You may exhibit drug-seeking behavior
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Maybe your insurance company is onto your doctor-shopping, and now you’re paying out-of-pocket for your meds. Or maybe you’re contacting friends and family members who might have some leftover opiates lying around in their medicine cabinets. Eventually, as Dr. Myer points out, your drug-seeking behavior is going to rise to a level where it becomes more important than those family and friends. Maybe you’ll go as far as stealing meds from them. Maybe you won’t show up for work because you’re out trying to find pills.
Maybe you’ve considered trying other non-prescription drugs, not because you want to, but because it’s readily available, cheap, and, as users attest, “provides a better high,” according to the National Institute on Drug Abuse.
According to Matt Feehery, CEO, Foundations Recovery Network in Brentwood, Tennessee, 80 percent of first-time heroin users began using as a way of coping with withdrawal symptoms from prescription pain medication.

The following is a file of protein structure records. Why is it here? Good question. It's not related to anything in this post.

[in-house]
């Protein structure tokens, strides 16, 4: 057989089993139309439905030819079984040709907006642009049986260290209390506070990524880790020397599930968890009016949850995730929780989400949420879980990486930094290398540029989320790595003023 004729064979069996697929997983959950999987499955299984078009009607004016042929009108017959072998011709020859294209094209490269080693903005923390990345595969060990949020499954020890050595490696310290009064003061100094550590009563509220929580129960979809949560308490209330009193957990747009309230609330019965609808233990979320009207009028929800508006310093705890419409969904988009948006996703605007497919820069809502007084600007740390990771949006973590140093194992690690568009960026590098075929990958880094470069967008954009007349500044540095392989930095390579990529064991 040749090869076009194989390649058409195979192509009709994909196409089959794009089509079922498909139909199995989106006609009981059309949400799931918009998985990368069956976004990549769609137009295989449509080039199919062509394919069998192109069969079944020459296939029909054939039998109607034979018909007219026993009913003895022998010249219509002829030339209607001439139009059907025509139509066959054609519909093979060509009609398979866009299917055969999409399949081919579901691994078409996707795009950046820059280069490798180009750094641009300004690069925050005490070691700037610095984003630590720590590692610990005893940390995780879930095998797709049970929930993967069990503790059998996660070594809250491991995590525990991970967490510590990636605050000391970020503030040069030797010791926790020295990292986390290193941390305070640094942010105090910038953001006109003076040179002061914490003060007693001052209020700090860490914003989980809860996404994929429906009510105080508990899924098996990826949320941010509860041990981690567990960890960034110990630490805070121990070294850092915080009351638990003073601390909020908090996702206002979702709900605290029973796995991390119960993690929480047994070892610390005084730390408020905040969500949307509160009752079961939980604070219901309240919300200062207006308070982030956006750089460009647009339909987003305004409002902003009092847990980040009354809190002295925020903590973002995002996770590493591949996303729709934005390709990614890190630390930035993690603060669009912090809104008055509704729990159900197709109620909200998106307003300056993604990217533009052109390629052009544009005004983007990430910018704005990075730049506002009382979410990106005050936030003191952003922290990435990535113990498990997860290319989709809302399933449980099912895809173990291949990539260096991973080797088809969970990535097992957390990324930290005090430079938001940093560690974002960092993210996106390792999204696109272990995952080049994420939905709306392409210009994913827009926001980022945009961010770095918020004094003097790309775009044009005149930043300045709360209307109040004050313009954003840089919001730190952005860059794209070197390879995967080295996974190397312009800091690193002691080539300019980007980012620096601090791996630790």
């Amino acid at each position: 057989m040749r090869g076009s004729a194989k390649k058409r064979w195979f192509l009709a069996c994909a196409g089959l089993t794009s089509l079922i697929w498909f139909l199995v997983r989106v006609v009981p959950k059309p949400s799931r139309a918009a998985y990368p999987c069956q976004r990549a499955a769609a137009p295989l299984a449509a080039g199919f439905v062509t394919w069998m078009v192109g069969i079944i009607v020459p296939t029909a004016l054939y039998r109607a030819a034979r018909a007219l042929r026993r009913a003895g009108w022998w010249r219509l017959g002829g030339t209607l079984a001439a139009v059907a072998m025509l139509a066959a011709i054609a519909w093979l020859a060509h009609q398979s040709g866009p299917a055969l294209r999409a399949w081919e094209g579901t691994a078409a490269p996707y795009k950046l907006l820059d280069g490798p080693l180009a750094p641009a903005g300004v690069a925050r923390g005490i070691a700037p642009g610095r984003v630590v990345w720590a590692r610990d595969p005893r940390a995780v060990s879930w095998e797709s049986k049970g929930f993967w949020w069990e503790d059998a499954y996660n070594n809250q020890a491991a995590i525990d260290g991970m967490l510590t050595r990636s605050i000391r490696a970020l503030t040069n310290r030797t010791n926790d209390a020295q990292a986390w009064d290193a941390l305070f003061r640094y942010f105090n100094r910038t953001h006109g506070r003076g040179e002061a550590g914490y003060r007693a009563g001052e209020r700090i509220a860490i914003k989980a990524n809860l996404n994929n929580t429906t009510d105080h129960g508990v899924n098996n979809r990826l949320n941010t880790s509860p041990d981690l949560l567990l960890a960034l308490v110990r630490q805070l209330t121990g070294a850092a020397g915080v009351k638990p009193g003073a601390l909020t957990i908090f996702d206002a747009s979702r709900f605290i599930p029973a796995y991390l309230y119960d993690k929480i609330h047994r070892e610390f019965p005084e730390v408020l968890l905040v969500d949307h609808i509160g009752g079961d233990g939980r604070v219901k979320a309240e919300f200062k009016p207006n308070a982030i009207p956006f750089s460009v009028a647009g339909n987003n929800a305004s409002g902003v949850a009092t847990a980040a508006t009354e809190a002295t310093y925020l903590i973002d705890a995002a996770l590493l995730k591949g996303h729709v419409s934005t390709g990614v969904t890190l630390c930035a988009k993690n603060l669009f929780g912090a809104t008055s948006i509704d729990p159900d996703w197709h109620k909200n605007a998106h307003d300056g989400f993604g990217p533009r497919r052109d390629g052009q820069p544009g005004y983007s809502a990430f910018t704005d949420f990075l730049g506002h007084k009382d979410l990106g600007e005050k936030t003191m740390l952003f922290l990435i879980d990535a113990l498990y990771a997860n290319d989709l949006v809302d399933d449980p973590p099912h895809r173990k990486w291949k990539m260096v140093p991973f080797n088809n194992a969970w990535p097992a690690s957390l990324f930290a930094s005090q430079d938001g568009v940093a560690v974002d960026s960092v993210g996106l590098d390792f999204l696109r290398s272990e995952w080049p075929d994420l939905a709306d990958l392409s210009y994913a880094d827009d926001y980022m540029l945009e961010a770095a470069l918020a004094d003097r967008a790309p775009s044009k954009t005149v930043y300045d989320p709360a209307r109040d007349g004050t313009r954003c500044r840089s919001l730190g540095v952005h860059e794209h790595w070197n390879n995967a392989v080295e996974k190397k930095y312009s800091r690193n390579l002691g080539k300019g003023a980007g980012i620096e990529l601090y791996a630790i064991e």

You may experience withdrawal
Withdrawal may first present as agitation, according to Feehery, but you may not notice it because inherent drug-seeking has already taken a toll on your sense of well-being. “The sudden cessation of drugs can cause significant physical symptoms,” Dr. Mogali says. According to MedlinePlus, symptoms of withdrawal include:
- muscle aches
- runny nose
Later symptoms include:
- abdominal cramping
Find out the 10 ways to safely use prescription drugs.
Longer-term symptoms of addiction
You may feel increasingly lethargic and less motivated to do the things you used to do and enjoy, says Scott Dehorty, LCSW-C, a psychotherapist specializing in substance use disorders and chronic pain in Columbia, Maryland. “Your primary relationships are no longer with your friends and family but with the drugs,” says Dr. Myer. “Overall wellness suffers as you begin to ignore all your physiological needs, including food, exercise, and hygiene, with the primary focus being obtaining your drugs.”